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All About the Island Creek Trio

Twenty five years ago, Skip Bennett brought oysters to Duxbury.

This was extraordinary because until this point there were no oysters, wild or otherwise, in Duxbury Bay. Fast-forward to present day, we’re still farming and Duxbury has become the largest oyster producing town in Massachusetts. This boom in production is not due to Island Creek oysters alone, however…

Did you know that we grow more than Island Creek oysters on our farm?

Over the past few years, Skip and his crew have experimented with different farming techniques in tucked-away growing locations around Duxbury Bay. These experimentations have resulted in three oysters that are completely distinct from one another. We’re talkin’ about Aunt Dotty, Row 34, and Island Creek oysters.

Today we’re gonna take a deeper dive into the varieties we grow on our farm to learn about what makes each one unique, yet still a part of that good-weird Island Creek Oyster family.

First, what DO these three oysters have in common:

The Farmer: Skip Bennett

General Location: Duxbury Bay

Beyond that…Let’s dive in!

Island Creek

Growing Location: Duxbury Bay

Grow-Out Method: Bottom planting. We raise all of our oysters from seed that we spawn in our hatchery! Island Creek seed spends the first 1-2 months of their life in an upweller system, before being planted directly on the bay floor where they’re grown “free range” until being harvested at the tender age of 1.5-2 years. 

Cool Stuff: The Island Creek oyster was what put Skip and Duxbury on the map. It is also an essential ingredient in Chef Thomas Keller’s Oysters and Pearls dish at his famed French Laundry and Per Se restaurants. 

Row 34

Growing Location: Duxbury Bay

Grow-Out Method: Raised trays. The trays are stacked three high, with the bottom tray growing the fastest. A few times a week the trays are rotated by dumping one tray into another to rotate the crop. This hand tumbling helps to keep the growth consistent and shells strong and full of meat.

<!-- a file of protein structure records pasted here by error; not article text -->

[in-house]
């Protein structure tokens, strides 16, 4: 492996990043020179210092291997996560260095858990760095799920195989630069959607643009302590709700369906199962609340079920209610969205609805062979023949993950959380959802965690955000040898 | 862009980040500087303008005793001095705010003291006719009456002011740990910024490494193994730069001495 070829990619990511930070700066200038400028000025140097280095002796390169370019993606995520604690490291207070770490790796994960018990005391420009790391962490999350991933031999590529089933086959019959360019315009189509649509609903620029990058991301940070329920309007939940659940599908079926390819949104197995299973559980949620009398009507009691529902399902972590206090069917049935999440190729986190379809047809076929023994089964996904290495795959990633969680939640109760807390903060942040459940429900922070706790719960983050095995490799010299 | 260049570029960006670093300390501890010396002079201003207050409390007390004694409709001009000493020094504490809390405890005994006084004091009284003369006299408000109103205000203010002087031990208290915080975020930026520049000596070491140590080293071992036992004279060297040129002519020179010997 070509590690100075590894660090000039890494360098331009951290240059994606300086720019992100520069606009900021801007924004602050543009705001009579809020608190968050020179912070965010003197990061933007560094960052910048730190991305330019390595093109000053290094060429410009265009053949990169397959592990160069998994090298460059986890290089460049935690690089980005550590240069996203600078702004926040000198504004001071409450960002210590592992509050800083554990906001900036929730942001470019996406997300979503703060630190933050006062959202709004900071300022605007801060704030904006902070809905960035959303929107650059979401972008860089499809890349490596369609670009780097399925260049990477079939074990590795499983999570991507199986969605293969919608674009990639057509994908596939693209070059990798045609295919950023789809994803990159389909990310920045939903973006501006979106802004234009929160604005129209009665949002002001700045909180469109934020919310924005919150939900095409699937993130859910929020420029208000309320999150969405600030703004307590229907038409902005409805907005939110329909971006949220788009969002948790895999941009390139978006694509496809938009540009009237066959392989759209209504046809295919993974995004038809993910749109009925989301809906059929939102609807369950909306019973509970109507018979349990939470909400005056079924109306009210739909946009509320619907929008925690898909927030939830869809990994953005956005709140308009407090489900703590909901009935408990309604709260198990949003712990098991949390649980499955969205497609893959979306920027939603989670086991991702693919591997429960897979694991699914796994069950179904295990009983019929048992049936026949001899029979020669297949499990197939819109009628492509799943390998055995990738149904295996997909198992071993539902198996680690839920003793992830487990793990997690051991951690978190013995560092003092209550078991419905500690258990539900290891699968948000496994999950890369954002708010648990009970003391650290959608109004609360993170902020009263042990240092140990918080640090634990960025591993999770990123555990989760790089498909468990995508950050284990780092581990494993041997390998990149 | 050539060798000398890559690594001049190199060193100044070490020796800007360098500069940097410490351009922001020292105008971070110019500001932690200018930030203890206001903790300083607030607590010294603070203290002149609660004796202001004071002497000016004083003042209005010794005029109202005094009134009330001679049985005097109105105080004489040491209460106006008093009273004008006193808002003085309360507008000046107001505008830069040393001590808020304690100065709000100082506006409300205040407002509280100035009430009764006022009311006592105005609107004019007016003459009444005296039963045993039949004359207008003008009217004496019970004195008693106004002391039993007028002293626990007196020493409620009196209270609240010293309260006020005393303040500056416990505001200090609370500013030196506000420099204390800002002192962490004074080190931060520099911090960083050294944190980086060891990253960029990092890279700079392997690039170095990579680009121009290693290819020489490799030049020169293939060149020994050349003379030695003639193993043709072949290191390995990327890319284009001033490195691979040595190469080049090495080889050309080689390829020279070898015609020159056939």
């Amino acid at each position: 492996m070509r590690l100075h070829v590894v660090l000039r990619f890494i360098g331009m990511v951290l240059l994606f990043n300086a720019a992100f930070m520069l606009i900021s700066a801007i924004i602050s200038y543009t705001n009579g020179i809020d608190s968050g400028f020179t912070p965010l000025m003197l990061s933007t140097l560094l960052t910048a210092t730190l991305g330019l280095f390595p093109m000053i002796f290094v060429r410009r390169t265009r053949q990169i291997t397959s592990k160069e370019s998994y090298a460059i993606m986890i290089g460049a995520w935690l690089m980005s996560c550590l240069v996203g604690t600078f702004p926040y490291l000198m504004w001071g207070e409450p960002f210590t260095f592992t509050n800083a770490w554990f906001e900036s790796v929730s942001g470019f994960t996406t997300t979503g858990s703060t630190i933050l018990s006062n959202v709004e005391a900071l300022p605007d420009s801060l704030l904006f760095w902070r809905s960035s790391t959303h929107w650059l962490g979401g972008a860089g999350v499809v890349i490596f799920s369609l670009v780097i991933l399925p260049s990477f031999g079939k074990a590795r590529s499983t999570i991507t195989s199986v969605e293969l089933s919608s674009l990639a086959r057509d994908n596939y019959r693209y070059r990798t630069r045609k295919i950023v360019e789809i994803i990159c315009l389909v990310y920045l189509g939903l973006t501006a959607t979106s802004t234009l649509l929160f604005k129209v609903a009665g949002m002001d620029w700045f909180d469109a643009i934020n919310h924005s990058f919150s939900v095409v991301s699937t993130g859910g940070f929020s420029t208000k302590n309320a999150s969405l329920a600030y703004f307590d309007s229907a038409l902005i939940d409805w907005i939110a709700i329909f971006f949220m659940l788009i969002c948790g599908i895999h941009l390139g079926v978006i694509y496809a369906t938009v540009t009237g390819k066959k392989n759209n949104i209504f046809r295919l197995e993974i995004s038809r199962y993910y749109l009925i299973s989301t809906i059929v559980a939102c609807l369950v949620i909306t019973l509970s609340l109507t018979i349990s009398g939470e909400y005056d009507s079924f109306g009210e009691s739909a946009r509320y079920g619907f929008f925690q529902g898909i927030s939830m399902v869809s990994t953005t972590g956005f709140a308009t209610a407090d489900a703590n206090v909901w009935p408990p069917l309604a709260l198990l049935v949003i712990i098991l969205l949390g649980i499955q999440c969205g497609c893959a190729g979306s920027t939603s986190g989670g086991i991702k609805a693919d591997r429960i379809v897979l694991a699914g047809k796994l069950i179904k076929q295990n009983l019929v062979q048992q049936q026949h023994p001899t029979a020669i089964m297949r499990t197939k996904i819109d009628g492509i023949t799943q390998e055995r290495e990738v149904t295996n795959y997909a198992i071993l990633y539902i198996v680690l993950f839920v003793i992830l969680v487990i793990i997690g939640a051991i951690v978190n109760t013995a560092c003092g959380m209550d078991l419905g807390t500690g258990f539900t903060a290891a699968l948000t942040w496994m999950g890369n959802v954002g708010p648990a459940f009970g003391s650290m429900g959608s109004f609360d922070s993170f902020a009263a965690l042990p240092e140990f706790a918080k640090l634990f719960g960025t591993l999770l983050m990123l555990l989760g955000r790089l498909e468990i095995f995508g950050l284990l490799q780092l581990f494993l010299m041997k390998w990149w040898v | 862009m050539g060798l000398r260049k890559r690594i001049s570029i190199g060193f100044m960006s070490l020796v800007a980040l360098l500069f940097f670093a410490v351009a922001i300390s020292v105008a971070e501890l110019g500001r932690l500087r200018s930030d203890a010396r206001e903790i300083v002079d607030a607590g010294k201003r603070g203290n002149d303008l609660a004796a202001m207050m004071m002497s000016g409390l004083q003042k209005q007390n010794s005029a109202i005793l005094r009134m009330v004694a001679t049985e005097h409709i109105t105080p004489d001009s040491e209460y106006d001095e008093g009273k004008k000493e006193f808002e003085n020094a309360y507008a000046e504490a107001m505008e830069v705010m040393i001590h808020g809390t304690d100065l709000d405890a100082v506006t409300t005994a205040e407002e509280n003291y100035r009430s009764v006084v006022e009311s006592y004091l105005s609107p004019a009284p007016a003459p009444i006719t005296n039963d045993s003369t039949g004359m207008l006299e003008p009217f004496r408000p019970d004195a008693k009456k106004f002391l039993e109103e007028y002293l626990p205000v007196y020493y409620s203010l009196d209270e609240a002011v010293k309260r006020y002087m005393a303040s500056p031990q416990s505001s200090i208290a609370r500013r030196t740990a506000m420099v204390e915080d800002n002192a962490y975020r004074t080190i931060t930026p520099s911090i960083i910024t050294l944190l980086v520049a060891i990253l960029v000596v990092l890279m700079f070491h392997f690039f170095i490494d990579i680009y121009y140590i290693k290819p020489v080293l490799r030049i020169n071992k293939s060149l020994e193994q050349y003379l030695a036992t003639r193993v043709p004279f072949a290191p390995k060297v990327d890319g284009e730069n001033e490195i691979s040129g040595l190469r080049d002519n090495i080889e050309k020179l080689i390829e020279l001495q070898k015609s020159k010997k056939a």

Cool Stuff: We loved these oysters so much that we named TWO restaurants after them, in Boston and Portsmouth, NH.

Aunt Dotty

Growing Location: Skip’s house on Saquish, at the mouth of the Bay

Grow-Out Method: Oyster Grows and raised trays. Aunt Dotty seed is transferred from the upweller system into floating bags called ‘Oyster Grows’ until they reach one inch in size. They will spend 3 years in raised trays on the tidal flats out at Saquish. In winter the seed is removed from the water and stored in burlap bags in the root cellar of Skip’s Saquish cottage. YES, that’s right – oysters can hibernate outside of the water. When spring arrives the oysters will make the short commute back to the water to pick up growing right where they left off.

Cool Stuff: Named after Skip’s Aunt Dotty whose family came to Duxbury on the Mayflower (no joke). Back in the day, Dotty raised her kids in this house without running water or electricity.  

We like to keep it in the family, so you can find all three of these oysters in our Island Creek Trio package! You would think that oysters raised in the same town, let alone the same farm, would essentially look and taste exactly the same… but, as you shuck and eat these varieties side by side, be aware of the subtle nuances each oyster has in terms of taste, appearance and overall experience!